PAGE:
How many people know about The Elders? Not science fiction, they are a non-governmental organisation of global thought leaders. Oddly enough, I’ve met a couple of them. We spoke in social pleasantries rather than of their vision which ‘is of a world where people live in peace, conscious of their common humanity and their shared responsibilities for each other, for the planet and for future generations’. Our meeting was the day Lia was being conferred with an honorary doctorate by Dublin University. As her plus one, I was able to enjoy a meal among the honourees, their plus ones and the university principals. And in my own alma mater, something neither my adult imagination let alone my student version was ever capable of imagining.
I was in thrall to another conferee on the day. Not the then University Chancellor Mary Robinson (current Chair of The Elders as I type) nor Hina Jilani (another of today’s Elders), nor my wife (I took one day off, sorry).
As a first aside, another honourary conferee that day was Joe Biden. I didn’t even see him because he had his own conferring and wasn’t eating with us. He was in a marquee about 50 m away, talking to business and other leaders. His security agents swept the university to keep us as far from harm as you can get when there’s an asset like a sitting US Vice President standing in your midst. And knowing Alexander Litvinenko died from been given polonium with his tea in a London hotel some ten years earlier, you can imagine that US protection units have to make full use of their imaginations. And those imaginations manifested as a security intrusion by a foreign state that wasn’t to everyone’s liking, as it happens. Many imagined they were somewhat less safe and more insecure, it seemed.
As the second aside, imagine an unimaginable imagination. Wonder if others can see what you cannot. Wonder what you see that is unknown to them.
Which needs a third aside. As a geophysicist, I’ve had good reason to desire a more sensitive device with which to measure gravity. One of the purposes would be to locate low density rock formations such as masses of halite (salt) which forms plumes or domes in the subsurface. The commercial attraction is that oil and gas is often trapped up against the impervious sides of the salt. Another might be to monitor hydrocarbon extraction as water floods into reservoir rock to replace the oil and gas being brought to the surface. So, in trying to improve the dynamic range of gravity meters, we invested in a joint research initiative aimed at the development of a new kind of gravity meter. Some twenty years ago, this industry consortium was testing a role for superconductors (think cryogenics) in the detection of a very weak signal. Weak in this context means recording an amplitude equivalent to an electron being displaced by its radius (we used this analogy for ‘small’ – still not sure there’s a proven way to define an electron radius). And of course, ever ambitious, we needed the instrument to work flawlessly at 200 miles an hour in an airplane (think metal, yaw, roll, pitch and where are we in x,y and z?). While some argued that landing on the moon could be considered easy by comparison (we had maybe $00.3 million rather than the $300 billion for a moon ticket), this electron-scale was like the earth-moon distance by comparison to the space in which my hero theorised.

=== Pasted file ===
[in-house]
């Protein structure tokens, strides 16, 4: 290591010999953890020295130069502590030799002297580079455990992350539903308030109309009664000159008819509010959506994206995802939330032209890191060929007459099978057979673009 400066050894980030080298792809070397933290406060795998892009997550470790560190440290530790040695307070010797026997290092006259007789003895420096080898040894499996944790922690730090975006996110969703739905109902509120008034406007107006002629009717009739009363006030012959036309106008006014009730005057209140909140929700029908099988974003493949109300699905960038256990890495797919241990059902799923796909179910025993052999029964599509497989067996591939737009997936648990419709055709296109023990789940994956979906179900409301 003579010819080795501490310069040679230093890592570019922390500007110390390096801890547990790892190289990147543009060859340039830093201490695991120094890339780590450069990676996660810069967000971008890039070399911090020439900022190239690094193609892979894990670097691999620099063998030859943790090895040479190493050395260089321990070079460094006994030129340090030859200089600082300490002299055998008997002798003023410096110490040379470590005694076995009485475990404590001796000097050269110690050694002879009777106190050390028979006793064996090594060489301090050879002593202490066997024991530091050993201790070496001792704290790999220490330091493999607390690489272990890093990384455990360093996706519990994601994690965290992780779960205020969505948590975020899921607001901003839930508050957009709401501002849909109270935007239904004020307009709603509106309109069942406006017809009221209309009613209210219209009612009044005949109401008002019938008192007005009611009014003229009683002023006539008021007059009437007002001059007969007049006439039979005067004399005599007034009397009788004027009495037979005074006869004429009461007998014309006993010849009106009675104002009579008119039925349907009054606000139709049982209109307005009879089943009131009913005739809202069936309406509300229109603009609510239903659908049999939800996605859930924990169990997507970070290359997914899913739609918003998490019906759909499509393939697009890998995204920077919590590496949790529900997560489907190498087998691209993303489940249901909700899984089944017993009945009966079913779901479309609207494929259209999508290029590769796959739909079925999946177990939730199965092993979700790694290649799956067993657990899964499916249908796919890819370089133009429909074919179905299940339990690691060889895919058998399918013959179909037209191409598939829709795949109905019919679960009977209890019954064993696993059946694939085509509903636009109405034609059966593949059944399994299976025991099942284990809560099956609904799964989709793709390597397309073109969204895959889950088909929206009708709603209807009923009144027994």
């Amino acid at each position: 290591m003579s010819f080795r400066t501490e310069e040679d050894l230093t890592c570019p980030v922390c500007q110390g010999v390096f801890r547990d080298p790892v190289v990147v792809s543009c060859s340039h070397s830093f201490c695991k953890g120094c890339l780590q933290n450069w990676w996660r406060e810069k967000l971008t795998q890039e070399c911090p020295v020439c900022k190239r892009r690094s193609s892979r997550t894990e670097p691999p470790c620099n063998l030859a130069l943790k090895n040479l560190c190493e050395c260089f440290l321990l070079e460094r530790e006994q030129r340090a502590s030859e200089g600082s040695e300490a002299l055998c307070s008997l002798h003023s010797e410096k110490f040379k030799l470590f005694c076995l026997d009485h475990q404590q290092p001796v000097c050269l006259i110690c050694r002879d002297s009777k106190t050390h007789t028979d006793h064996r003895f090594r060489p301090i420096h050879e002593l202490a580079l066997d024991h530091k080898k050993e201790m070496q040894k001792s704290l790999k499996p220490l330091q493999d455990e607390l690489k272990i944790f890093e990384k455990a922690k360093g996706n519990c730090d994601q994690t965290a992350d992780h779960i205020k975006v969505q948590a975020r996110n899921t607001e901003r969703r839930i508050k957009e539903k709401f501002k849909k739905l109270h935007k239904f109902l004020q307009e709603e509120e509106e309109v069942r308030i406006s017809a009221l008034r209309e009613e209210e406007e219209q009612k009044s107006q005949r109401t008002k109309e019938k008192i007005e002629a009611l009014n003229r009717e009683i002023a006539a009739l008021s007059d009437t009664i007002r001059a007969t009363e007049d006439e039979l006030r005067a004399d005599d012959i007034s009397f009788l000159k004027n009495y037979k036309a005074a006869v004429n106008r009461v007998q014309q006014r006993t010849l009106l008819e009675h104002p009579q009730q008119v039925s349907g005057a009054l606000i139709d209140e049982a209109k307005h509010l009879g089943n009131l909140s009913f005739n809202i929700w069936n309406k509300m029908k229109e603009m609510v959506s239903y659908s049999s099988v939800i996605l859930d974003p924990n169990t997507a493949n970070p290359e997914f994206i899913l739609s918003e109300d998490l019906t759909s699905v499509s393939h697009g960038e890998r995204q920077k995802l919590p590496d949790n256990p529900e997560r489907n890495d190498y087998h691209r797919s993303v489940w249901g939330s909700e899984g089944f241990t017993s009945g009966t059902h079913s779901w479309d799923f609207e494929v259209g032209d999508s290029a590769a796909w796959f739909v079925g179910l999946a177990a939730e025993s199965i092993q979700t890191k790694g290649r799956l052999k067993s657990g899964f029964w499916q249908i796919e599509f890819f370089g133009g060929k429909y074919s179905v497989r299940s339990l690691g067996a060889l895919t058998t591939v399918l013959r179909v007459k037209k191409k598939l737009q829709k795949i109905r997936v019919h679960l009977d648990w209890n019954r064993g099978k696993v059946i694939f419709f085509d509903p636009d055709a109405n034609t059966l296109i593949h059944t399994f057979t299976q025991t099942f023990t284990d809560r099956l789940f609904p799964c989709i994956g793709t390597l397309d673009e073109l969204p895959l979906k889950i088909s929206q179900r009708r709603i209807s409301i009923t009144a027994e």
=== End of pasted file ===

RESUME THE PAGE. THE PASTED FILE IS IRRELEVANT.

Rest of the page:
So back to the second aside. The man with the unimaginable imagination shared a Nobel in 2013 for using a brain, pencil and paper to work out that was something missing from our understanding of atoms. Some €4 billion was found to build The Large Hadron Collider and guess what, he was right. To me, Peter Higgs was the most important person in a room full of seriously important people. These were all people with imagination, the ability to see that things can and should be different. And to rework Newton’s remarks, I was surrounded by giants who had themselves stood on the shoulders of giants. Higgs said to me, as I’m sure he says to anyone, that he never imagined seeing the Higgs Boson proved in his lifetime. There are limits after all.
The point of this ramble is leadership and my imagining that things can be different. I’m still nervous about expressing some of my unqualified thoughts; the more negative views are still pending. However, for today, my focus is on the positive side. I imagine a world where The Elders and folk like them are allowed to be thought leaders and giants with influence. And whose shoulders will support future visionaries. My concern is that we need to get this in place before incumbent leaders waste the pandemic experience and subsequent opportunities. I think we owe it to ourselves to make this a watershed. The Great Lockdown should be remembered as the time we came together and not the time each nation engineered its own return to the past while burying its dead.
The weather suited going out into the garden today, camera in hand. I played with telephoto and macro lenses and can share a dozen squares of ephemera.